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The iPad and TV Presenters Covering Middle East Protests

Posted on the 18 February 2011 by Themarioblog @garciainteract

Feb. 18th The iPad and TV presenters; also, covering Middle East protests

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Update #3, Sunday, Feb. 20, 10:38 Paris EST

TAKEAWAY: It is now the gadget of choice for many television presenters in the US: the iPadPLUS: Throughout the weekend, we take a look at how Middle East newspapers cover the continuing unrest and protests there.

 

Covering the Middle East protests

We watch with interest how journalists approach the protests that are becoming part of the daily dose of news coming from the Middle East following the Egyptian crisis that brought the exit of Mubarek a week ago.  In the past two days, the main media focus has been on Bahrain, where security forces have opened fire on anti-government protesters, witnesses and opposition activists say.

In an exchange of emails about the subject with William Powers, author of Hamlet’s BlackBerry and a constant media observer, we were discussing, very specifically, how a Bahrain editor took a different stand on the protests during an interview with the BBC.  Here is William’s take:

I’ve been thinking about the establishment newspapers of the Arab world and what an uncomfortable position some of them must be in. Heard the editor of a Bahrain daily on the BBC this morning and he was beside himself about what he argued is a pronounced bias among foreign reporters in favor of the protesters, who he said represent just a tiny minority of the population.  Maybe he’s right, but in a way, it was odd to hear a journalist taking that particular position so strongly, given everything that’s happening. It seemed to confirm the stereotype of newspapers as bastions of old-guard thinking, while Twitter and Facebook are at the barricades.“

What are the limits of what these editors can and cannot publish? 

We ask Nayla Tueni, publisher of Lebanon’s An Nahar:

With increasing internet usage in the region, social media has become an indisputable source of information and a major mobilizing platform for certain groups.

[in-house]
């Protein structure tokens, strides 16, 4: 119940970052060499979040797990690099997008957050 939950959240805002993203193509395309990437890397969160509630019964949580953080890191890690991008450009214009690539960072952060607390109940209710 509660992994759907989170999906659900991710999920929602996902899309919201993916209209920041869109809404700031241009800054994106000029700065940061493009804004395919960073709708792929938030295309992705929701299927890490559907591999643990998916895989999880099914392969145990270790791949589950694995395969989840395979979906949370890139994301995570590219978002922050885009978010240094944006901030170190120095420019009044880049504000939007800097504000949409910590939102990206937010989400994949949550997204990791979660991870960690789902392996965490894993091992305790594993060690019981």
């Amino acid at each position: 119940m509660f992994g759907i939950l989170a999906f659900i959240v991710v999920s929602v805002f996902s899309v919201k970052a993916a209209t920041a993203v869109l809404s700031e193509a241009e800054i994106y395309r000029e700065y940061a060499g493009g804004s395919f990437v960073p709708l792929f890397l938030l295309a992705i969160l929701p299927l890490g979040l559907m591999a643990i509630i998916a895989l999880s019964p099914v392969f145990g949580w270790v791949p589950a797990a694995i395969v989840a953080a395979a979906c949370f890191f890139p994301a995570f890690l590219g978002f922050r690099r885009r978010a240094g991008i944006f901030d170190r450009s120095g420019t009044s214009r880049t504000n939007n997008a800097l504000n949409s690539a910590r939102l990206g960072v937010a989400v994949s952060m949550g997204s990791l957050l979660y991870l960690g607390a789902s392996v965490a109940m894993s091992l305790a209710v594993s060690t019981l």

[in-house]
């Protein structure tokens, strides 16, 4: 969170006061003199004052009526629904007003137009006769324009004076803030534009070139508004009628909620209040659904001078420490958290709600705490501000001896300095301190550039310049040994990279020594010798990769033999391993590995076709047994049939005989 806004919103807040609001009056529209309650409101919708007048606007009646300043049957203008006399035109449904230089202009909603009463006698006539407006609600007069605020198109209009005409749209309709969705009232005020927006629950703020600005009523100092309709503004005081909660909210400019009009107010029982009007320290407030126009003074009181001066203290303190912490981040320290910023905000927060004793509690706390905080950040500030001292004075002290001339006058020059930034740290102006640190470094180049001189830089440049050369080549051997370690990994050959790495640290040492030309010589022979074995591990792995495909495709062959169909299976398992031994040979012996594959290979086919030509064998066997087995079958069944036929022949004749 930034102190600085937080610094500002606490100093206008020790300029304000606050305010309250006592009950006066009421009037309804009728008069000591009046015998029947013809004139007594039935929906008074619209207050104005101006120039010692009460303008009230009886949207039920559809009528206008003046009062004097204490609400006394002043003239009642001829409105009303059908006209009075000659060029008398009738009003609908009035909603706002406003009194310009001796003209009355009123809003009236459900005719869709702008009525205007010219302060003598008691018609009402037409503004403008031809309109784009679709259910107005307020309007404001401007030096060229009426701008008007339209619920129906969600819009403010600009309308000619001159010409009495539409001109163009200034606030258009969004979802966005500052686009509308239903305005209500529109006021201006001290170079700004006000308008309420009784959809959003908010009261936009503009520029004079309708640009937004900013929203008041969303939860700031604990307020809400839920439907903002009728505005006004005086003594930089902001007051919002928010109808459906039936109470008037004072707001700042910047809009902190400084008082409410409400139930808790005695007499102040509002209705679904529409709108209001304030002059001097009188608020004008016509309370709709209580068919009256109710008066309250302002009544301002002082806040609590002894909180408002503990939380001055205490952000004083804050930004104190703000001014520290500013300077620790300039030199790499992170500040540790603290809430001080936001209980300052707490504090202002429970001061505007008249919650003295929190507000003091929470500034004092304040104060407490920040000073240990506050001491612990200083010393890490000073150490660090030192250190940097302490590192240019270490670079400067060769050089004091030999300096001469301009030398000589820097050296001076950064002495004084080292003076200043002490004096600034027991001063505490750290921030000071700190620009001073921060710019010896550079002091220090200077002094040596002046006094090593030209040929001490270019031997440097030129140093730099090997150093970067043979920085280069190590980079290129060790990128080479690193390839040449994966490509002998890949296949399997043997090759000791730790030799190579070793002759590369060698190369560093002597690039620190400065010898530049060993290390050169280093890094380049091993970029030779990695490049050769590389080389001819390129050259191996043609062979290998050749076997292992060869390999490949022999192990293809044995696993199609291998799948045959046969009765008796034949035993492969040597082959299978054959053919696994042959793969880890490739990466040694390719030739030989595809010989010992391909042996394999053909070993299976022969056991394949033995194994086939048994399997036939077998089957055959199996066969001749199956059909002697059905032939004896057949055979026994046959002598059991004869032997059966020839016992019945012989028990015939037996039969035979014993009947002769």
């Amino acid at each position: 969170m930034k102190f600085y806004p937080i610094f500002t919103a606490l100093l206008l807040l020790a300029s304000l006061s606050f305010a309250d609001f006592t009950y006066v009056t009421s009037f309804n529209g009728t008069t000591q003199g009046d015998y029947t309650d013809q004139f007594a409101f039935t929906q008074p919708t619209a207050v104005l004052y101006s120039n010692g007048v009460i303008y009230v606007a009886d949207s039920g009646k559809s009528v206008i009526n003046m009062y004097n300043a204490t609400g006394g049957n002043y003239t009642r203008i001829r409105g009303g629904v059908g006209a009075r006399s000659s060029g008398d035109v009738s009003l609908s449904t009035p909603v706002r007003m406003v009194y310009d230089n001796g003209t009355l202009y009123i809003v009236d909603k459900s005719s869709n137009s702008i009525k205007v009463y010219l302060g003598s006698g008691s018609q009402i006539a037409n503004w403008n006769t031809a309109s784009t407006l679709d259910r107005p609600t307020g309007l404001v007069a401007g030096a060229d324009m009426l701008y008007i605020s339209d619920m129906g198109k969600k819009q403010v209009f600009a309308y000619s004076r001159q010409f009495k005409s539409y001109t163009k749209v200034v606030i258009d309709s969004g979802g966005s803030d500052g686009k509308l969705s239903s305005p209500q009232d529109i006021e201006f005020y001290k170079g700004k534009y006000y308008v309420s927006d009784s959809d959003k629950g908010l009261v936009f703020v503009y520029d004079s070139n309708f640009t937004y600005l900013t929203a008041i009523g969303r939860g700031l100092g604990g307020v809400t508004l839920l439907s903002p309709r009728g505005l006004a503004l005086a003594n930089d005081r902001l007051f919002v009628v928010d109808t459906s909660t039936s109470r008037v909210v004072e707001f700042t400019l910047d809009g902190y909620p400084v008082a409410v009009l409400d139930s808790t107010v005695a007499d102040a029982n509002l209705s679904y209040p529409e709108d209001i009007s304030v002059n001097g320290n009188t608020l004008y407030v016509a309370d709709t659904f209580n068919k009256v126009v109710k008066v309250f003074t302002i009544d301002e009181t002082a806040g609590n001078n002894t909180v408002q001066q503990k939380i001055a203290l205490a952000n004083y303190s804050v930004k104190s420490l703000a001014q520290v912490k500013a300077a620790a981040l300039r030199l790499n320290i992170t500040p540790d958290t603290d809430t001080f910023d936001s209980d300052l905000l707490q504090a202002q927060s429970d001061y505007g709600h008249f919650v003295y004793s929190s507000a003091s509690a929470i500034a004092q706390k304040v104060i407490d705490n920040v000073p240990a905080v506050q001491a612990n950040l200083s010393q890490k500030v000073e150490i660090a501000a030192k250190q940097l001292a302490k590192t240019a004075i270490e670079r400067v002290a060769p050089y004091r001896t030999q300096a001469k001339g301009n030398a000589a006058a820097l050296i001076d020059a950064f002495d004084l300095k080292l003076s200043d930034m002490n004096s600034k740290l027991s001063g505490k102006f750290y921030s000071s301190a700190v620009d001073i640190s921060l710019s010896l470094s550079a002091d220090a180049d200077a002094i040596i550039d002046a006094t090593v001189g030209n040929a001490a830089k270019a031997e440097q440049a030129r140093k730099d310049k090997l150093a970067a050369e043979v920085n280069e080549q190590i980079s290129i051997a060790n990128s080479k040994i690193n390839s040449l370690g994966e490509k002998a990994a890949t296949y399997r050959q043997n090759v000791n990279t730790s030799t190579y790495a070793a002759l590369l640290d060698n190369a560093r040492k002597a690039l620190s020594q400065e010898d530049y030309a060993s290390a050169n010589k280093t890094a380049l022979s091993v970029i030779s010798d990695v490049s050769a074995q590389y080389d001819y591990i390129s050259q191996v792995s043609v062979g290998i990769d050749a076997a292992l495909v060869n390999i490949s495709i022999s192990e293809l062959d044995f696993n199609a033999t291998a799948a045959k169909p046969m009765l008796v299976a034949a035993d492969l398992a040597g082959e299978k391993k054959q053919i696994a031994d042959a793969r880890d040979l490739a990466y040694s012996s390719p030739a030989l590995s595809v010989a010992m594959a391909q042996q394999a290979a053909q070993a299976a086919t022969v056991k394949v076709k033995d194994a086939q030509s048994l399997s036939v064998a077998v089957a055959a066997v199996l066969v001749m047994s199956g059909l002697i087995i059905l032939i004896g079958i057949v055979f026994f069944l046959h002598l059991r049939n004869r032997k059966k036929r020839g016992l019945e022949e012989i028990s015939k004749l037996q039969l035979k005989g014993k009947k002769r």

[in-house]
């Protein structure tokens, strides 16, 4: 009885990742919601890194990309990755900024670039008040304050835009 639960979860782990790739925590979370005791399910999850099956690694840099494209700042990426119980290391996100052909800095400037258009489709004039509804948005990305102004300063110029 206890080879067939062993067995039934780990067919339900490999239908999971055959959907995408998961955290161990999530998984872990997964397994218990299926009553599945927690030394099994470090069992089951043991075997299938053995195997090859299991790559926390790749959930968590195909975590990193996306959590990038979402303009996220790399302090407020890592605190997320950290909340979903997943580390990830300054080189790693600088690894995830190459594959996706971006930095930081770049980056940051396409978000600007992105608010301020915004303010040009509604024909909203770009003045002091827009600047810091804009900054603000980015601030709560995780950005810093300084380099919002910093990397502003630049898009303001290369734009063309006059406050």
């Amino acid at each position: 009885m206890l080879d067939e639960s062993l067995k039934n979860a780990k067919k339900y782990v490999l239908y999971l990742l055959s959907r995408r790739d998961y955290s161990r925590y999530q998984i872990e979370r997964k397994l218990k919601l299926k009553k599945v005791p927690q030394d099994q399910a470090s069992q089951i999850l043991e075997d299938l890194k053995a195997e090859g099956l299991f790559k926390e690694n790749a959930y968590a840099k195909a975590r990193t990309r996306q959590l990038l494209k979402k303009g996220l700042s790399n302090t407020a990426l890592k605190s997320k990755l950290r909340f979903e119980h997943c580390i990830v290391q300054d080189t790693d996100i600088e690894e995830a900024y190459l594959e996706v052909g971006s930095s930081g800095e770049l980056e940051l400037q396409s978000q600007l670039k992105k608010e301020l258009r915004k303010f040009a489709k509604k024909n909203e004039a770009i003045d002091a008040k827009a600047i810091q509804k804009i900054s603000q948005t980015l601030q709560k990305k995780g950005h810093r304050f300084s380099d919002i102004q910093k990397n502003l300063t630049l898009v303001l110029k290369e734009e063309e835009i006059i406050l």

It is true that leading media agencies are using social media as a main source of news - which happens to be sometimes much faster than reporters. Nevertheless, good journalism requires trusted sources. In a world where information flows from everywhere, it is our duty to verify the accuracy of the information by giving the reader the exact news and the exact source. In moments of revolutions and possible drastic changes in a country, I don’t envy journalists and editors used to blindly praising the ruler.

For instance, what would a public news agency report in critical period of time where things could totally change? What would it report following a change? How would it report an ousted ruler - after having applauded his ‘achievements’ and not recognizing a single failure throughout years? Its credibility - can it be rebuilt? I strongly doubt.
From here the importance of being a free and credible journalist defending a cause - and not a person - regardless of what is happening around him.

Here is a selection of front pages from leading newspapers in the Middle East region:


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UAE’s Gulf News, published in Dubai: trio of pages sent by Design Director Miguel Gomez

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Kuwait’s Kuwait Times

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Lebanon’s An Nahar

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Lebanon’s The Daily Star

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Saudi Arabia’s Arab News

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Saudi Arabia’s Al Watan

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UAE’s Gulf News


Here is a selection of front pages from leading newspapers in the Middle East region:

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Kuwait’s Kuwait Times

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Lebanon’s An Nahar

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Lebanon’s The Daily Star

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Saudi Arabia’s Arab News

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Saudi Arabia’s Al Watan

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UAE’s Gulf News

 

The perfect prop for those TV presenters


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I wake up in Miami, Florida, ready to start an 11-country tour that will put me on the road for about six weeks.  First sight, even before I stare at a beautiful sun rising over the palm trees here:  one of the presenters on the early NBC Live Miami news show is holding up an iPad as she reads from it.  It is not the first time I have seen an iPad in the hands of a TV presenter. CNN’s weatherman Guillermo Arduino is seen holding his iPad as he hosts World Report.

The iPad obviously provides a much closer, comfier “teleprompt” for the presenters. In one case, when the regular video segment did not operate properly, I saw a presenter tell the cameraman zoom in on her iPad, where the video was shown.

 


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